Although the sisterhood of lies never stops whining about how difficult it is to prove a rape case, due process has been eroded to such a degree on both sides of the Atlantic in all sexual assault cases that a man can be convicted on little evidence or even none. Such was not the case in 1975 when Wayman Cammile was arrested for the rape of Alice Mock. As she was a 64 year old woman, and Cammile, who was considerably younger, was found lying on her bed in a drunken stupor, most detectives would regard this as an open and shut case. The householder told police he had forced his way in and raped her before passing out. Cammile pleaded guilty to second degree burglary and sexual assault, receiving a sentence of fifteen years.

In November 1986, Alice Mock died, but on her deathbed she made a stunning confession to Evelyn Burns. Cammile, a chronic alcoholic, had knocked on her door, and she had let him in. It remains to be seen if in spite of her age this was a business transaction as has been implied, but Alice Mock stole his money, and the rape never happened. Wayman Cammile was released from prison in June the following year, and died in November 1990 at the age of just 53.

In 1958, an even more remarkable case came before a Louisiana court, one that thankfully did not result in an innocent man spending a decade and more in prison. William Lott pleaded guilty to “simple rape” and was given a five year sentence. At that time, aggravated rape was capital in the State, and women were just as unforgiving as they are today; his wife divorced him. Then a girl reported she had been beaten by a group of Negroes. An assistant district attorney recognised her name as the victim in the Lott case, a special investigation was ordered, Lott was cleared, and he was pardoned by State Governor Earl Long.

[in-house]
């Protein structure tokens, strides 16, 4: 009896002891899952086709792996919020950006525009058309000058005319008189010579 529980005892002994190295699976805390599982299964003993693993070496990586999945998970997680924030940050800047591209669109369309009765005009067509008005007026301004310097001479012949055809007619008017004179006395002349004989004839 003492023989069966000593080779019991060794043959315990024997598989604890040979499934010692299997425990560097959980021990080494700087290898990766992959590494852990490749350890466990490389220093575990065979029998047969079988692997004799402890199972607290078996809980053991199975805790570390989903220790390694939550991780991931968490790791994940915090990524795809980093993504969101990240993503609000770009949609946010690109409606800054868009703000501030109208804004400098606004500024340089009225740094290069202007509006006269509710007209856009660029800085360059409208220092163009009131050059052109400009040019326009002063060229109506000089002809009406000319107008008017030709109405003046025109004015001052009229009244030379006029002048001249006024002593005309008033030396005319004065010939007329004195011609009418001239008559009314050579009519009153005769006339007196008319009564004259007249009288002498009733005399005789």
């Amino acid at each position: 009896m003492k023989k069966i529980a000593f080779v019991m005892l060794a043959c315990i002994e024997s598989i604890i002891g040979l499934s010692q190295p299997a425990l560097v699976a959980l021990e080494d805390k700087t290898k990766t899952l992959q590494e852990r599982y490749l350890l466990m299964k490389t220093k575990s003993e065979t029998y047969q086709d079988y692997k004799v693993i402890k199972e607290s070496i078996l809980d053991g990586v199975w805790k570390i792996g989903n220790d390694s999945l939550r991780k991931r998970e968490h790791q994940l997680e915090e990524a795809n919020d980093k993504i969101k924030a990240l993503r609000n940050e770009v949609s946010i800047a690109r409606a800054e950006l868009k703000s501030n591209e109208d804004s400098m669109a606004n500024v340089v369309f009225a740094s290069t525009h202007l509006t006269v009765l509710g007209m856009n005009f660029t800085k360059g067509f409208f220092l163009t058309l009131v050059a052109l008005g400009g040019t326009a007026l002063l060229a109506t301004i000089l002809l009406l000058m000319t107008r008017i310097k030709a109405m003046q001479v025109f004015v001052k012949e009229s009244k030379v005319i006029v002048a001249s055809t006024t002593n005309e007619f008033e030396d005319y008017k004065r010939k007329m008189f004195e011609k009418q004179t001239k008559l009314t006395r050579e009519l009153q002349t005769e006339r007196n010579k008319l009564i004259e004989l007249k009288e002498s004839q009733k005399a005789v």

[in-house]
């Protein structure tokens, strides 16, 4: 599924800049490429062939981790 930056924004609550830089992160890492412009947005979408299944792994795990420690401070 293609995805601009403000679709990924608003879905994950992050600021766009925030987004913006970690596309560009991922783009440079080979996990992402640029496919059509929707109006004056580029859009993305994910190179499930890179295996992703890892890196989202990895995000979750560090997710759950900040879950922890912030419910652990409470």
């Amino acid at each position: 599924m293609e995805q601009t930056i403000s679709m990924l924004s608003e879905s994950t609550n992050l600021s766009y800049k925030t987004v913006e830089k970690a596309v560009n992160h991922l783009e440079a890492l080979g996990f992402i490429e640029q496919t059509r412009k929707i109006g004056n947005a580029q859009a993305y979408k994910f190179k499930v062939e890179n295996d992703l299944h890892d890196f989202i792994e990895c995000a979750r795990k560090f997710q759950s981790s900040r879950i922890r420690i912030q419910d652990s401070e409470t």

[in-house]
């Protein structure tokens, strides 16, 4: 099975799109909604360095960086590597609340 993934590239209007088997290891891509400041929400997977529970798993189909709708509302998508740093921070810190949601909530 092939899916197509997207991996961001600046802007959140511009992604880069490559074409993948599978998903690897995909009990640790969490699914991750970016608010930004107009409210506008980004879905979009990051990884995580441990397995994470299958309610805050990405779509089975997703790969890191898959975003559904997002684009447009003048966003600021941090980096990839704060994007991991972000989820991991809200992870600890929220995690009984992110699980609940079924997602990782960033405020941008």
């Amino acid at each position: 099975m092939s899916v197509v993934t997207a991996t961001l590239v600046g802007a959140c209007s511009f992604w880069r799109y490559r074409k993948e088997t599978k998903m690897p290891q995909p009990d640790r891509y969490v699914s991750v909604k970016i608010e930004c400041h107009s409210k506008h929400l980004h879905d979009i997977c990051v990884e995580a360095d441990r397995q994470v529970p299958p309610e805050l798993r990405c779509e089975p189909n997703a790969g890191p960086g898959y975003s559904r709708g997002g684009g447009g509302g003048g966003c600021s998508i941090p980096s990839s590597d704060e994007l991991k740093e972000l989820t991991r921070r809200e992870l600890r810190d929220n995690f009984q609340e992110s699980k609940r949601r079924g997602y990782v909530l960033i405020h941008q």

In the Irish Republic, a very unusual rape case from 2004-2005 was cleared up only in February 2013 with the accused being pronounced innocent. The names of the parties were not released, but a man who like Wayman Cammile had a serious drink problem was accused of raping his own underage niece. He pleaded guilty because he thought that might save him a gaol sentence, a claim that is difficult to take seriously. Years later his guilty plea was withdrawn when the girl, and her mother - the man’s sister, who had put her up to it - both recanted. When asked why she had manipulated her daughter into this quite terrible false accusation, the woman said it was because she wanted her brother out of the house, and “Because I’m an evil bitch”.

There are many more cases where this came from, but we will end with a woman who claims to have been falsely accused of a relatively minor crime. The reader will have to make up his own mind from this hour long video, but the case of Wanda Davenport is sadly typical in the United States where corrupt police officers regularly railroad people from certain socio-economic backgrounds just because they can. If the reader is inclined to think that is some kind of exaggeration, he should check out the murder of the clearly unarmed Daniel Shaver by the trigger happy Philip Brailsford along with the many videos uploaded to YouTube by ordinary citizens that expose this perfidy and brutality which not only Colin Flaherty but Donald Trump continues to ignore.

Tags

Alice Mock, False Confessions, Thomas Quick, Wanda Davenport, Wayman Cammile, William Lott

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author avatar VennerRoad
Independent researcher based in South East London.